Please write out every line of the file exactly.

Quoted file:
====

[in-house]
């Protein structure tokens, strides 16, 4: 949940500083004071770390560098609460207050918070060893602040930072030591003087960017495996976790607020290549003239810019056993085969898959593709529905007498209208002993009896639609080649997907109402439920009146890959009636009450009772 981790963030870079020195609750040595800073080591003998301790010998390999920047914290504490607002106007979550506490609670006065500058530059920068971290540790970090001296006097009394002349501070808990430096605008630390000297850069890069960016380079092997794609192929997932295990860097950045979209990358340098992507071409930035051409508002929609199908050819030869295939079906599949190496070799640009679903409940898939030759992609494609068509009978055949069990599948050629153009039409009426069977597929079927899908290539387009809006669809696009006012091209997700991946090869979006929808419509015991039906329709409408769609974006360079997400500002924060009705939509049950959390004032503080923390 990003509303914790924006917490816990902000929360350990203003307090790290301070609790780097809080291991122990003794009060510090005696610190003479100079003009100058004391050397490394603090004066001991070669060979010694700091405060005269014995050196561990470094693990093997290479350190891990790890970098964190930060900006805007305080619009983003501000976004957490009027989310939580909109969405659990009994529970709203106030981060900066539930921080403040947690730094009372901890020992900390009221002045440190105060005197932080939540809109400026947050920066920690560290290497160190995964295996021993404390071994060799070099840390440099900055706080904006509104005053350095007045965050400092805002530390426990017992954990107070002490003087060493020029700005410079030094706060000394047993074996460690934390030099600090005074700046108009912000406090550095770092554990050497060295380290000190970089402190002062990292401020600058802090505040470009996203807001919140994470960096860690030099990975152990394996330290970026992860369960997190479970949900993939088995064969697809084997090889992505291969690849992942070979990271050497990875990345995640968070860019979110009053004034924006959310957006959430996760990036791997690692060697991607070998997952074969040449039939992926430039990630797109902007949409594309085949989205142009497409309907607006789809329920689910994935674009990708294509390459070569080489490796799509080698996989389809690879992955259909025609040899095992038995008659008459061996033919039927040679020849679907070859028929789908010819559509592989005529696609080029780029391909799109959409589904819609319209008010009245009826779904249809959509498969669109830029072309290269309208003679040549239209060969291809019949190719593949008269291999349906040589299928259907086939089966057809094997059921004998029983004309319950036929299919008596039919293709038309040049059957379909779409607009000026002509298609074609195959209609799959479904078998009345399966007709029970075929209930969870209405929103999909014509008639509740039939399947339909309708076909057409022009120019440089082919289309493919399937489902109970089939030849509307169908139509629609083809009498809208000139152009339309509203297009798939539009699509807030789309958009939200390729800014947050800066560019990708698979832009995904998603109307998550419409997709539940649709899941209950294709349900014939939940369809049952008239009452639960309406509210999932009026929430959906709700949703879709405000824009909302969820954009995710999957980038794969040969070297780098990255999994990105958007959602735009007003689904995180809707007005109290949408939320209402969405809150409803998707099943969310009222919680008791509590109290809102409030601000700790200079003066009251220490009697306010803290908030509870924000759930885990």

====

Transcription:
[in-house]
């Protein structure tokens, strides 16, 4: 949940500083004071770390560098609460207050918070060893602040930072030591003087960017495996976790607020290549003239810019056993085969898959593709529905007498209208002993009896639609080649997907109402439920009146890959009636009450009772 981790963030870079020195609750040595800073080591003998301790010998390999920047914290504490607002106007979550506490609670006065500058530059920068971290540790970090001296006097009394002349501070808990430096605008630390000297850069890069960016380079092997794609192929997932295990860097950045979209990358340098992507071409930035051409508002929609199908050819030869295939079906599949190496070799640009679903409940898939030759992609494609068509009978055949069990599948050629153009039409009426069977597929079927899908290539387009809006669809696009006012091209997700991946090869979006929808419509015991039906329709409408769609974006360079997400500002924060009705939509049950959390004032503080923390 990003509303914790924006917490816990902000929360350990203003307090790290301070609790780097809080291991122990003794009060510090005696610190003479100079003009100058004391050397490394603090004066001991070669060979010694700091405060005269014995050196561990470094693990093997290479350190891990790890970098964190930060900006805007305080619009983003501000976004957490009027989310939580909109969405659990009994529970709203106030981060900066539930921080403040947690730094009372901890020992900390009221002045440190105060005197932080939540809109400026947050920066920690560290290497160190995964295996021993404390071994060799070099840390440099900055706080904006509104005053350095007045965050400092805002530390426990017992954990107070002490003087060493020029700005410079030094706060000394047993074996460690934390030099600090005074700046108009912000406090550095770092554990050497060295380290000190970089402190002062990292401020600058802090505040470009996203807001919140994470960096860690030099990975152990394996330290970026992860369960997190479970949900993939088995064969697809084997090889992505291969690849992942070979990271050497990875990345995640968070860019979110009053004034924006959310957006959430996760990036791997690692060697991607070998997952074969040449039939992926430039990630797109902007949409594309085949989205142009497409309907607006789809329920689910994935674009990708294509390459070569080489490796799509080698996989389809690879992955259909025609040899095992038995008659008459061996033919039927040679020849679907070859028929789908010819559509592989005529696609080029780029391909799109959409589904819609319209008010009245009826779904249809959509498969669109830029072309290269309208003679040549239209060969291809019949190719593949008269291999349906040589299928259907086939089966057809094997059921004998029983004309319950036929299919008596039919293709038309040049059957379909779409607009000026002509298609074609195959209609799959479904078998009345399966007709029970075929209930969870209405929103999909014509008639509740039939399947339909309708076909057409022009120019440089082919289309493919399937489902109970089939030849509307169908139509629609083809009498809208000139152009339309509203297009798939539009699509807030789309958009939200390729800014947050800066560019990708698979832009995904998603109307998550419409997709539940649709899941209950294709349900014939939940369809049952008239009452639960309406509210999932009026929430959906709700949703879709405000824009909302969820954009995710999957980038794969040969070297780098990255999994990105958007959602735009007003689904995180809707007005109290949408939320209402969405809150409803998707099943969310009222919680008791509590109290809102409030601000700790200079003066009251220490009697306010803290908030509870924000759930885990």